If you haven’t logged on to the blog in awhile, you may have missed our past three posts about love. What is love, from an ACT therapist’s perspective? How has it been defined by researchers before ACT? Physiologically speaking, what is it? Today, we’re continuing the discussion because frankly, we’re intrigued.
In the newly published ACT & RFT in Relationships: Helping Clients Deepen Intimacy and Maintain Healthy Commitments Using Acceptance and Commitment Therapy and Relational Frame Theory, top ACT researchers outline, in addition to all of the above, the styles in which people experience love. These styles include eros (romantic ideal), judus (game-playing), storge (slow-developing affection and friendship), mania (great emotional intensity), agape (altruistic), and pragma (rational consideration of which person constitutes an appropriate match). Categorically, these styles are representative of behavior, as well as emotions and love-related cognitions, and thus are perhaps more appropriately considered “ideologies” (Watts & Stenner, 2005).
Interestingly, this concept of “love styles” has been examined from the point of view of attachment theory. Attachment style may be indicative of the kind of love that one will develop and experience later in life (Sprecher & Fehr, 2011).
Researchers also have made a distinction between love and sexual behavior. Various studies have revealed that, as anyone who has been in a relationship can attest, love and sex are related, but neither guarantees the presence of the other (Beck, Bozman, & Qualtrough, 1991; Regan, 2000). Gonzaga, Turner, Keltner, Campos, and Altemus (2006) argue that romantic love and sexual desire can be distinguished based on function (i.e., commitment versus reproduction) and on the emotional states and nonverbal displays involved.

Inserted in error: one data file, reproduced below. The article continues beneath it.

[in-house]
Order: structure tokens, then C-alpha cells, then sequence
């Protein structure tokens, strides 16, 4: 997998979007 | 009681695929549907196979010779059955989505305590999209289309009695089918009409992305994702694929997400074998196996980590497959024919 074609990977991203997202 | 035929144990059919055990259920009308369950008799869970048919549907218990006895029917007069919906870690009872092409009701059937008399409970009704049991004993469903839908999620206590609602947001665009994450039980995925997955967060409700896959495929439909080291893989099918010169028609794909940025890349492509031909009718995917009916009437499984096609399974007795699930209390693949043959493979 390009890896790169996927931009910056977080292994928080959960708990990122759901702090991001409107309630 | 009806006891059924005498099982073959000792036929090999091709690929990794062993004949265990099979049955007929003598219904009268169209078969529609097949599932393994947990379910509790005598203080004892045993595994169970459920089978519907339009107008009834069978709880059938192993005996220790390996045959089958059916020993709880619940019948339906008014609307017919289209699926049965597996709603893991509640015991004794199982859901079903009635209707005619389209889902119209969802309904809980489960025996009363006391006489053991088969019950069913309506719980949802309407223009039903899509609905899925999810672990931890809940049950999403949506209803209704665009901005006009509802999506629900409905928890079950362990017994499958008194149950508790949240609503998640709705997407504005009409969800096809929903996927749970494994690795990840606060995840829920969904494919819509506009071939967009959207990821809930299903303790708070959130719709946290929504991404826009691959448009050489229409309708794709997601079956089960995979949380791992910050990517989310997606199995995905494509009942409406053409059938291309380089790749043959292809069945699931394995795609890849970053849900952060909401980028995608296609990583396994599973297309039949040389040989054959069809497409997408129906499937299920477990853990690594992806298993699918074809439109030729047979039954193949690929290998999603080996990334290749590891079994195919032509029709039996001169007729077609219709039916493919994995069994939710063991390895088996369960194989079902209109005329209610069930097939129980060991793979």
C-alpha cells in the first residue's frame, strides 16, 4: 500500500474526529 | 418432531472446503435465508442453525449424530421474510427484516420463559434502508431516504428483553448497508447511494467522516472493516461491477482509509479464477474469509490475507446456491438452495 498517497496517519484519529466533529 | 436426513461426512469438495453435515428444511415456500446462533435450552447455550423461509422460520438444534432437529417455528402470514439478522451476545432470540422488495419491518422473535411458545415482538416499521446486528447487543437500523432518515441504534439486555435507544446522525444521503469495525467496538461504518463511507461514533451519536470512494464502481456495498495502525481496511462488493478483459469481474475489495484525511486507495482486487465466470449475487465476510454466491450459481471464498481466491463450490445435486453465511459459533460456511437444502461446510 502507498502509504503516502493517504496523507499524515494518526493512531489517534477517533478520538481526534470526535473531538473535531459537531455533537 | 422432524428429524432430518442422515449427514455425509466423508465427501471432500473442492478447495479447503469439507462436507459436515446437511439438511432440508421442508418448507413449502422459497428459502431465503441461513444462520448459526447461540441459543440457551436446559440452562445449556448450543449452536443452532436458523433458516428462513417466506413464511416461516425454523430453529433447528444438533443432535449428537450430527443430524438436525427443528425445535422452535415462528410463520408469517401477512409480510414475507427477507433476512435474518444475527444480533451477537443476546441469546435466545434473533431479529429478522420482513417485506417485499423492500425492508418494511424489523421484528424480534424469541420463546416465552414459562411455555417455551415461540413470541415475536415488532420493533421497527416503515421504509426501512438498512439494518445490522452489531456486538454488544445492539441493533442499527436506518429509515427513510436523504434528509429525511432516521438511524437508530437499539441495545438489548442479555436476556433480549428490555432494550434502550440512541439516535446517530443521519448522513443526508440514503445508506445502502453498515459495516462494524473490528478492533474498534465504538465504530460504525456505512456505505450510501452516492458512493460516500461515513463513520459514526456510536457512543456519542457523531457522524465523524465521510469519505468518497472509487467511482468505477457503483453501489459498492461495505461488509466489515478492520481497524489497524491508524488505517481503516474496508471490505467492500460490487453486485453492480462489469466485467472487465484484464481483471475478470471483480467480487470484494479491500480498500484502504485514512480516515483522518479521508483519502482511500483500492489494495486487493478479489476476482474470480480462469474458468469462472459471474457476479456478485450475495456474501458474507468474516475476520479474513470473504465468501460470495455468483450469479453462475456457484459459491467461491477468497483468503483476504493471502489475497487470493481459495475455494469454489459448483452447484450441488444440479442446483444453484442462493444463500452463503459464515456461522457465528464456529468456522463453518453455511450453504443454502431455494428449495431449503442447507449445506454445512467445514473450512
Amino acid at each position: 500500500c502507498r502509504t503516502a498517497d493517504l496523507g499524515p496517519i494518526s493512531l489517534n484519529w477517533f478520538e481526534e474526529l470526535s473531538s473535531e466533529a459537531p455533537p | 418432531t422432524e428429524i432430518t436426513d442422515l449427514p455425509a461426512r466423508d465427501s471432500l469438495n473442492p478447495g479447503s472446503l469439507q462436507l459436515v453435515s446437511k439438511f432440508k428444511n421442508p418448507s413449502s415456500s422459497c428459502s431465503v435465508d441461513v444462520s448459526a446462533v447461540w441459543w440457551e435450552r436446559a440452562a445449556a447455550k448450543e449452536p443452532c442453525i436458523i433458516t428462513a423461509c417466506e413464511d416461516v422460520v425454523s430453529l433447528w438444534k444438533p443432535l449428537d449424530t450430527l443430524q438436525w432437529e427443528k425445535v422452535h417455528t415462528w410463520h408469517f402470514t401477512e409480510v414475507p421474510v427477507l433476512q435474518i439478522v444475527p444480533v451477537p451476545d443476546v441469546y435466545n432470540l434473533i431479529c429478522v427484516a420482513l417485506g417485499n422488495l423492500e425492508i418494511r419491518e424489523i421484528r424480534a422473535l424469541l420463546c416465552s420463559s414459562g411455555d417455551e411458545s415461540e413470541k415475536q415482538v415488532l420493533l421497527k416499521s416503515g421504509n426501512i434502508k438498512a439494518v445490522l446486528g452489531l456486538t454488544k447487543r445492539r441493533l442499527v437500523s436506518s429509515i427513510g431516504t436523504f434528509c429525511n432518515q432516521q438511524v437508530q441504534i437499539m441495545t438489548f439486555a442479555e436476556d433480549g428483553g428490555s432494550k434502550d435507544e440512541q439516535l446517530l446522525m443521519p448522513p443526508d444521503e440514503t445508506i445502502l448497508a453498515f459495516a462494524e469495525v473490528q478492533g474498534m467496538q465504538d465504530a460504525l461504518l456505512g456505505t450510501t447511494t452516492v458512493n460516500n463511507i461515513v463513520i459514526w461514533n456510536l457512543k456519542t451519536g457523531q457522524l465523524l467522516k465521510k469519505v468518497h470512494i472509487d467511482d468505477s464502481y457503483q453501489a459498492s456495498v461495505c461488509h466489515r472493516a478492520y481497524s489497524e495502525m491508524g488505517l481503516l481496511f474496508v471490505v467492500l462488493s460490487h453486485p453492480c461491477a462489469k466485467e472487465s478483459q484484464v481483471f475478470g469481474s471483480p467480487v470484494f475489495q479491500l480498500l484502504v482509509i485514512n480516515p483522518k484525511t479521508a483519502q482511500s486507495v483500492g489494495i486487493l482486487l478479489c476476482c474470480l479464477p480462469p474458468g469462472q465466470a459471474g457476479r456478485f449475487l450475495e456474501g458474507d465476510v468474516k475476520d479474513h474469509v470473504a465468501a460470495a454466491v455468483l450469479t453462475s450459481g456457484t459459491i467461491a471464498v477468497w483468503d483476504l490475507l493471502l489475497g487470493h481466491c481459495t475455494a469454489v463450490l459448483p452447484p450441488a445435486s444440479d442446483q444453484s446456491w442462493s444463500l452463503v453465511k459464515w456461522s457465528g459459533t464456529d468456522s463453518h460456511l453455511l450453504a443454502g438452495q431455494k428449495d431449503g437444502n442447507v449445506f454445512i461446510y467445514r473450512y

In a recent study examining the ways in which men and women express love in marriage (Schoenfeld, Bredow, & Huston, 2012), some of the conventional stereotypes were supported (e.g., men are more likely to associate love and sex) but other findings suggest that love is more nuanced. For example, men were just as likely as women to express love through tenderness and affection. In addition, the study found that husbands in love are more likely to do housework and involve their partners in shared leisure activities.
Stay tuned. We have a lot more to say about love, particularly as it relates to ACT and RFT. So if you’re into that sort of thing, be sure to check back.
Beck, J. G., Bozman, A. W., & Qualtrough, T. (1991). The experience of sexual desire: Psychological correlates in a college sample. Journal of Sex Research, 28(3), 443–456.
Gonzaga, G. C., Turner, R. A., Keltner, D., Campos, B., & Altemus, M. (2006). Romantic love and sexual desire in close relationships. Emotion, 6(2), 163–179.
Regan, P. C. (2000). The role of sexual desire and sexual activity in dating relationships. Social Behavior and Personality, 28(1), 51–59.
Schoenfeld, E. A., Bredow, C. A., & Huston, T. L. (2012). Do men and women show love differently in marriage? Personality and Social Psychology Bulletin, 38(11), 1396–1409.
Sprecher, S., & Fehr, B. (2011). Dispositional attachment and relationshipspecific attachment as predictors of compassionate love for a partner. Journal of Social and Personal Relationships, 28(4), 558–574.
Watts, S., & Stenner, P. (2005). The subjective experience of partnership love: A Q methodological study. British Journal of Social Psychology, 44, 85–107.
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